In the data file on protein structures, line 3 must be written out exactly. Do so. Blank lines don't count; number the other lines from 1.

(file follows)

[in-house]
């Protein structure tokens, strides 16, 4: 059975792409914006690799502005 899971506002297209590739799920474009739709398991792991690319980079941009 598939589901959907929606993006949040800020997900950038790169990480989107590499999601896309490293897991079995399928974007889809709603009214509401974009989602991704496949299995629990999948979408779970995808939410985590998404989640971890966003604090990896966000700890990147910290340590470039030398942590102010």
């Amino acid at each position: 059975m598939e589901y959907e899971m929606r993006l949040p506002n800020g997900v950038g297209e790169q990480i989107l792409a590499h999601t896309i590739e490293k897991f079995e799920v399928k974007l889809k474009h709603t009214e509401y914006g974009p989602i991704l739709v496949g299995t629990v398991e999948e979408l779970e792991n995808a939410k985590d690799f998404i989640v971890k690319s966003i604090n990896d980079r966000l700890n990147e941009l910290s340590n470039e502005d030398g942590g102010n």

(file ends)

């Amino acid at each position: 059975m598939e589901y959907e899971m929606r993006l949040p506002n800020g997900v950038g297209e790169q990480i989107l792409a590499h999601t896309i590739e490293k897991f079995e799920v399928k974007l889809k474009h709603t009214e509401y914006g974009p989602i991704l739709v496949g299995t629990v398991e999948e979408l779970e792991n995808a939410k985590d690799f998404i989640v971890k690319s966003i604090n990896d980079r966000l700890n990147e941009l910290s340590n470039e502005d030398g942590g102010n």